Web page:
Anchorage entrepreneur Dimitri Shein is one of two main candidates in the Democratic primary for Alaska’s sole U.S. House seat. The other is Alyse Galvin, whom we featured Wednesday.
Though Shein has amassed serious campaign money, he is well behind Galvin in fundraising. He’s collected about $50,000 from donors, put in nearly that much of his own money, and loaned his campaign another $100,000. What makes him tick?
Shein was born in the Soviet Union and immigrated to Anchorage in 1993. He was 12. Shein says the experience helps him appreciate what makes America exceptional.
“American freedoms and values, like free press, independent judiciary. This belief and notion that no one is above the law, even the president of United States,” he said. “And now I see all these values under attack.”
Shein says America still sees itself as exceptional but somewhere along the line stopped working at it, stopped trying to solve its problems. He says anti-government rhetoric on the right helped set that stage.
“It seems to me that our current elected leaders have sold us on the notion that our government is completely worthless and cannot solve problems,” he said, “and to some extent (they say it) deserves to be attacked from abroad … and is being attacked internally by our elected leaders as well.”
Shein wants to turn that around. He’s running as a progressive. He takes inspiration from Sen. Bernie Sanders and has made “Medicare for all” the banner issue of his campaign. That would be a single-payer health care system, one that’s government-funded.
“In Alaska, we have the highest cost of health care and health insurance,” Shein said. “And to me it’s just obvious that a single-payer, Medicare for all-type system would benefit Alaska enormously.”
Shein thinks it will save money, citing a study that says Medicare for All could cost $2 trillion less over a decade than the total Americans and their government spend now on health care. Others say that conclusion is based on best-case scenarios. The website Politifact.com rated the claim half true.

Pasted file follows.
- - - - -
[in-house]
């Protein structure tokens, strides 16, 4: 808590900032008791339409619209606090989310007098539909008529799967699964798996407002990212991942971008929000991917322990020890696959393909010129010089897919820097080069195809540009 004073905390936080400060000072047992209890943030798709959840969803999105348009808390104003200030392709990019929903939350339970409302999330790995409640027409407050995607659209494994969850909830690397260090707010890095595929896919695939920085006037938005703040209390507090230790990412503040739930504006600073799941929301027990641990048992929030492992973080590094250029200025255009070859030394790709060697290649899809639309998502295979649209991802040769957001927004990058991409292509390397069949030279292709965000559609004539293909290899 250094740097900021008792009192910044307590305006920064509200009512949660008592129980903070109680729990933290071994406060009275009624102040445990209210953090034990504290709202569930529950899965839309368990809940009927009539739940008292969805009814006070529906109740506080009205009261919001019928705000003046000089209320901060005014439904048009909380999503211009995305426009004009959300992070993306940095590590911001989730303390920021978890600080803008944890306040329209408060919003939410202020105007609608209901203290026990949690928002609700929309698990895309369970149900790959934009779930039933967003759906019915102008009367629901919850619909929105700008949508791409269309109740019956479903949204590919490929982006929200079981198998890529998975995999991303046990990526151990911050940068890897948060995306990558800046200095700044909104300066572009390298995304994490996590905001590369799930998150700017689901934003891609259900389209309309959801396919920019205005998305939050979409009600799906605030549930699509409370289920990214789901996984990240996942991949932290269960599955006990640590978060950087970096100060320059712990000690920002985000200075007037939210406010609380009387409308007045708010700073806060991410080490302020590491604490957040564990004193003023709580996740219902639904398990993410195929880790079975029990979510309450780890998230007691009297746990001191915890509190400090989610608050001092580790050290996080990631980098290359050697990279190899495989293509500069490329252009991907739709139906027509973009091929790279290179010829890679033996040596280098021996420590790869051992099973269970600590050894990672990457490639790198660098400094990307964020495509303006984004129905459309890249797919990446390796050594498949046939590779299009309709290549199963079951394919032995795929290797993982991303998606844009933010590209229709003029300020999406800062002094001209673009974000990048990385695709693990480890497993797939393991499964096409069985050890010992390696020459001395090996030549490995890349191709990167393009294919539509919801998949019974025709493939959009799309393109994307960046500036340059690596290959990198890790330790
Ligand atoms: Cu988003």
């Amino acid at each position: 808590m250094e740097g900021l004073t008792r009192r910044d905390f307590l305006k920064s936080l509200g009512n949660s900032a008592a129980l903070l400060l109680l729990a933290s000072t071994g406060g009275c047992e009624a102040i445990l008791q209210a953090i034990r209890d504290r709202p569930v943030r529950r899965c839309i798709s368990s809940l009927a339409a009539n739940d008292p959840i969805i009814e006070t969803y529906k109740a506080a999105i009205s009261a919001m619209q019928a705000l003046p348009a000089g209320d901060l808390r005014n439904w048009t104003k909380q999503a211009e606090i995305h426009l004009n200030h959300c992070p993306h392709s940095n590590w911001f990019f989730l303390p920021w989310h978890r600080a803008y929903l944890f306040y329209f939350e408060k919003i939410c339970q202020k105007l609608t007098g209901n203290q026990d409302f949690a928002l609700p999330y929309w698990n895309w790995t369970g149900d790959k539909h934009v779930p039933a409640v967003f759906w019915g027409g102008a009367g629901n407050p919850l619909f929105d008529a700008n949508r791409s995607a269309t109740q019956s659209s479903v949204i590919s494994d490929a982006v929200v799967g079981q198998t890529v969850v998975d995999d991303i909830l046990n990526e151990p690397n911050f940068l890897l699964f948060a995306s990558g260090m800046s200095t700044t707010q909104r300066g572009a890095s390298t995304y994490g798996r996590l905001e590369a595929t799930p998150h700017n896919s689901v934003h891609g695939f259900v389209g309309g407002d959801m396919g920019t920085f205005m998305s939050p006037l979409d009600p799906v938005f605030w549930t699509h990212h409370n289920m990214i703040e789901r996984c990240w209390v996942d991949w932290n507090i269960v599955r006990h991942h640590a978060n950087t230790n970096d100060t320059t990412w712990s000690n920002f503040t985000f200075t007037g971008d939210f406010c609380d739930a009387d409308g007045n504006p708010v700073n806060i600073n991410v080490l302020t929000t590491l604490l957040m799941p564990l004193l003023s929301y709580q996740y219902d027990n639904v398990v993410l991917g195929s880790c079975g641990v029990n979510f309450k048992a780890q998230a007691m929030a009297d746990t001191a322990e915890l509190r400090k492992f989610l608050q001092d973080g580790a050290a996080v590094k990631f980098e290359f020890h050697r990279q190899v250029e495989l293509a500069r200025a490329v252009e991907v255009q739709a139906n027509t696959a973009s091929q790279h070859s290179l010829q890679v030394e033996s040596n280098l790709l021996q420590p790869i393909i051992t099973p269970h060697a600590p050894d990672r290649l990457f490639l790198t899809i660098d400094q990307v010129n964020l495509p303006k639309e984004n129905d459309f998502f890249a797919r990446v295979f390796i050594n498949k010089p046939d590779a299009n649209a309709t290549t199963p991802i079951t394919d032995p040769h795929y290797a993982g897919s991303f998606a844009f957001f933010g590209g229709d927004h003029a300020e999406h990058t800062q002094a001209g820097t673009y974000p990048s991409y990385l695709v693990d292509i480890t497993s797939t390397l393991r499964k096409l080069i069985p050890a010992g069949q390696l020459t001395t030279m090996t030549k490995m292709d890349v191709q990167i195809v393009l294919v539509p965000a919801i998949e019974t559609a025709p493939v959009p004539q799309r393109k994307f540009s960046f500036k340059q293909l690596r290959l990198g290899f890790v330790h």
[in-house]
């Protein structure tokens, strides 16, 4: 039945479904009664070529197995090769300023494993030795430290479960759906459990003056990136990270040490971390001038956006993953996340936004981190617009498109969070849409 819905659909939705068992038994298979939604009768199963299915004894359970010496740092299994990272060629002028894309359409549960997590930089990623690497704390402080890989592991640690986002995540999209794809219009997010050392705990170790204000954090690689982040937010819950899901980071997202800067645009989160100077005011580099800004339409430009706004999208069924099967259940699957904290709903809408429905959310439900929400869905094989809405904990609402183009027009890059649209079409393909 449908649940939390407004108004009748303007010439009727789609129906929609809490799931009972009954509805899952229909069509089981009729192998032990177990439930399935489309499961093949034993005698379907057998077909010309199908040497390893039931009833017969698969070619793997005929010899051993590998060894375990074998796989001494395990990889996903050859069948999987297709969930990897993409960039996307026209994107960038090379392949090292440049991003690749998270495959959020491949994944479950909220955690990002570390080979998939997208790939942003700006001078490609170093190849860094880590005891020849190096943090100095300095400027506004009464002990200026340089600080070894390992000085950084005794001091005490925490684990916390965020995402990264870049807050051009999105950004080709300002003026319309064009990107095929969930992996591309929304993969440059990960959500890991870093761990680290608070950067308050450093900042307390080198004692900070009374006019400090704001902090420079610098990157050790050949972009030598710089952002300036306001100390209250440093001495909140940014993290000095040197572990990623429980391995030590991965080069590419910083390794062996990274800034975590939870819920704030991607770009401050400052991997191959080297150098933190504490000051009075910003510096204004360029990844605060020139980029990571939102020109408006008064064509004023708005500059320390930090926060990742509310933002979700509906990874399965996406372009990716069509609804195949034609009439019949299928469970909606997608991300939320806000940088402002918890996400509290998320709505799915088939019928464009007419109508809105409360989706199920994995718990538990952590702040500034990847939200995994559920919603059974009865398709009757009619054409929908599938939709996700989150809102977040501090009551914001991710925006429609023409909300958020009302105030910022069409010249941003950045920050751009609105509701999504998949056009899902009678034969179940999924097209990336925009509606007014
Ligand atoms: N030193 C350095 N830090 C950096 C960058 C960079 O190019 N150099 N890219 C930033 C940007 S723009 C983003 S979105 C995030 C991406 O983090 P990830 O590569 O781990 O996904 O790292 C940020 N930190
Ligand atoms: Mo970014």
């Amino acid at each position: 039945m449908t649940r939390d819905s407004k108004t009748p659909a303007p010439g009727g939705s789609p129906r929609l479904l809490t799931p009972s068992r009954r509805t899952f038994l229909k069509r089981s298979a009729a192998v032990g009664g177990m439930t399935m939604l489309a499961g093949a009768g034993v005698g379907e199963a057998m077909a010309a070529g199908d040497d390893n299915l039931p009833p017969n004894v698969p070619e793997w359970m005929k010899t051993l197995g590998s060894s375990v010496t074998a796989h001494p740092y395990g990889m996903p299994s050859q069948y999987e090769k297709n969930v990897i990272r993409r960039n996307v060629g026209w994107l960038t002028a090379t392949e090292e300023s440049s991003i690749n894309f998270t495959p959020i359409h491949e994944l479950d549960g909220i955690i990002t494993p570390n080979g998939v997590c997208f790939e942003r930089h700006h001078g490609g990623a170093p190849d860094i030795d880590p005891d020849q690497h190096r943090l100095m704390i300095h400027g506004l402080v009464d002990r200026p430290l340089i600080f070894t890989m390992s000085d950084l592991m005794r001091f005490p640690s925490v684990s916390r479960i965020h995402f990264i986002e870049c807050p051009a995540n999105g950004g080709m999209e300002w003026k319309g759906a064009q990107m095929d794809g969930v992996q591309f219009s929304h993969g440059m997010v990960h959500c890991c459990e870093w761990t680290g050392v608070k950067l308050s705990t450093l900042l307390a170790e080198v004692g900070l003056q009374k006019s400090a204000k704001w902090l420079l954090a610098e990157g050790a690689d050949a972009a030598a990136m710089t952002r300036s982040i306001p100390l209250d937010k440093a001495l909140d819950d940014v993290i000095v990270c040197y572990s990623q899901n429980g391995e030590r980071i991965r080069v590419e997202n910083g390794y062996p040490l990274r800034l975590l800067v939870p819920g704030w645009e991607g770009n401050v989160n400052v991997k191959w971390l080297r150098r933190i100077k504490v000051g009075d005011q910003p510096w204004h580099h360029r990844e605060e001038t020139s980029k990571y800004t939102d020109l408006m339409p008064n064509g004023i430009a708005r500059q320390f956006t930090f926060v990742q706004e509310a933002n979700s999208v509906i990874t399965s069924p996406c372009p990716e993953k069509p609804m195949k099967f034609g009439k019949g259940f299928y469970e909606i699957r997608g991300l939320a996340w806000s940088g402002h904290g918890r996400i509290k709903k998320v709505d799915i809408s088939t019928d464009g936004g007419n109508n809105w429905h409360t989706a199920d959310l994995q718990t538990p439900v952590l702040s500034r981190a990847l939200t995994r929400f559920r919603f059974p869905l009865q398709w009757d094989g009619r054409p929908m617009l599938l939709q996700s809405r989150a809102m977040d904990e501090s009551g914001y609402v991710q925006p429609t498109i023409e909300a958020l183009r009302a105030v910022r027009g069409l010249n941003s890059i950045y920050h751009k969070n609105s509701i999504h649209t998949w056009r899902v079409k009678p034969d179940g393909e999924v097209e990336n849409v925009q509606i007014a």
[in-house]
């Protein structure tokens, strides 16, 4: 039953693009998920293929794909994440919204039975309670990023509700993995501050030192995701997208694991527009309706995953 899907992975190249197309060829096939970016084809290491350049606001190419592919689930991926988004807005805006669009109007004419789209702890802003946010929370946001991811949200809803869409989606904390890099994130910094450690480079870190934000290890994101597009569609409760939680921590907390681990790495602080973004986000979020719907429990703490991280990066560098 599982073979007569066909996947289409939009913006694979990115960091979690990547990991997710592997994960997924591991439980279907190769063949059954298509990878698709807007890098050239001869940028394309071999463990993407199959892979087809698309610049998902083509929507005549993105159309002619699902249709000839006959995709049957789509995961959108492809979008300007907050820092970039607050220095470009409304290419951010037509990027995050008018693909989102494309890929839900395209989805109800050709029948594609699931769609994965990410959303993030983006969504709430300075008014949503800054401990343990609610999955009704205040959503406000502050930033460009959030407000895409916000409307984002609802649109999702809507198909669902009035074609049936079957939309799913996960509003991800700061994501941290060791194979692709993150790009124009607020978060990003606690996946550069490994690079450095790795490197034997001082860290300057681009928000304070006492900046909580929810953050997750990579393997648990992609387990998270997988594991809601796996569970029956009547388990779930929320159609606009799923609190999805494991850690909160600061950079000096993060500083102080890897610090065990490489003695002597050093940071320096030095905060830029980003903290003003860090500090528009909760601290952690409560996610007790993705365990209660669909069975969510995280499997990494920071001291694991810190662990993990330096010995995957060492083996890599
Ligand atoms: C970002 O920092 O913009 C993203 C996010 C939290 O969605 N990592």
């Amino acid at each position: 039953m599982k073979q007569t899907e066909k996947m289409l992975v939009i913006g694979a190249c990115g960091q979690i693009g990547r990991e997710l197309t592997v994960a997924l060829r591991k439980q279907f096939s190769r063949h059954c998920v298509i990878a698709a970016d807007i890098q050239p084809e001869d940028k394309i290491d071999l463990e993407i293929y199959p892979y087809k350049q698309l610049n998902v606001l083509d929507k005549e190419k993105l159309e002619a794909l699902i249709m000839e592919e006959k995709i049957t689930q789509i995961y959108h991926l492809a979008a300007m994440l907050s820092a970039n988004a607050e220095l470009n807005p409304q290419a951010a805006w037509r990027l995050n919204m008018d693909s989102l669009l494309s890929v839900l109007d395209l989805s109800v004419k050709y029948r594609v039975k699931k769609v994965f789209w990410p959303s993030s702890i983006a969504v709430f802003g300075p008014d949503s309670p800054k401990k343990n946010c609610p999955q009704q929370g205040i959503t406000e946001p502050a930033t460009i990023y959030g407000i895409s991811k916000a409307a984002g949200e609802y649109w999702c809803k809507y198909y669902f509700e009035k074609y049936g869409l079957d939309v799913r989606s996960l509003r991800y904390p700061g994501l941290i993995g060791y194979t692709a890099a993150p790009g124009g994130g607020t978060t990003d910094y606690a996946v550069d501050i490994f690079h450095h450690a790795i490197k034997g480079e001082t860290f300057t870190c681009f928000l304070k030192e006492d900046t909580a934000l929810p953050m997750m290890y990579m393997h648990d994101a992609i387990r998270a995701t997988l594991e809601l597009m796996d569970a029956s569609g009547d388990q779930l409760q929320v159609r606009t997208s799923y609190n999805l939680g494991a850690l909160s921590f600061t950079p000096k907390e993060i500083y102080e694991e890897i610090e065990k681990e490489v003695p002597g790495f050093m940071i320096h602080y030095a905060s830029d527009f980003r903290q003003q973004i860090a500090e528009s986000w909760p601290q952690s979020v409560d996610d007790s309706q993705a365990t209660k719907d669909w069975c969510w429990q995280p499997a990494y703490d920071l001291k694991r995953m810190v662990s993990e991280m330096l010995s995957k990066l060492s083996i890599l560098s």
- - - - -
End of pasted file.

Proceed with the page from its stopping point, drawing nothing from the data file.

Shein doesn’t think a special health care tax is needed, but he does want to repeal parts of last year’s tax legislation that cut taxes for the wealthy and for corporations.
Some within the progressive wing of the Democratic Party have called themselves “Democratic Socialists.” Shein doesn’t.
“I think that term is fine,” he said. “I myself am a pretty successful capitalist so I think it would be hard for me to call myself that.”
Shein worked as an accountant for years, balancing the books for tribes around the state. Now, he’s an e-commerce entrepreneur. He sells a metal planter, called the “nice planter,” online.
He met his wife, Melissa, when they were students at West High. She became a doctor and now works at Southcentral Foundation. They were a family of four but they recently doubled in size after taking in four sisters who needed a home.
All of them, except Shein himself, get single-payer health care, through the Native health system, and Shein is a big fan. Critics of publicly-funded health care often say it will lead to rationing of expensive services. Shein says there’s proof to the contrary.
“I just say go to Tudor and Diplomacy Drive and look at Alaska Native Medical Center,” he said. “Nothing is rationed. People walk in there and get the best health care in the world. That’s the way it should be.”
But for most Americans, “we’re rationing health care based on money,” Shein said. “Based on cost. So there are people who are being denied health care because they are not able to pay.”
If Democrats take the House, there will likely be a move to reverse course on development in the Arctic National Wildlife Refuge and close it to drilling. Shein says he won’t support it unless it’s accompanied by other programs or spending that will make up for the jobs Alaska would lose if development isn’t allowed.
If Shein wins the Democratic primary, he’ll be on the ballot in November to vie for Rep. Don Young’s seat. If Shein loses the primary, he says he will not seek to get on the ballot for the general by other means.
Alyse Galvin, an independent candidate vying for the Democratic nomination, says the same. It means they won’t split the Democratic vote as they try to unseat Young.
Also running in the Democratic primary are Christopher Cumings of Ketchikan, who says he wants to raise awareness of addiction and suicide, and Carol Hafner, who lists a South Dakota address and says she opposes drilling in ANWR. Cumings and Hafner have reported no campaign spending.
The primary is Tuesday, Aug. 21.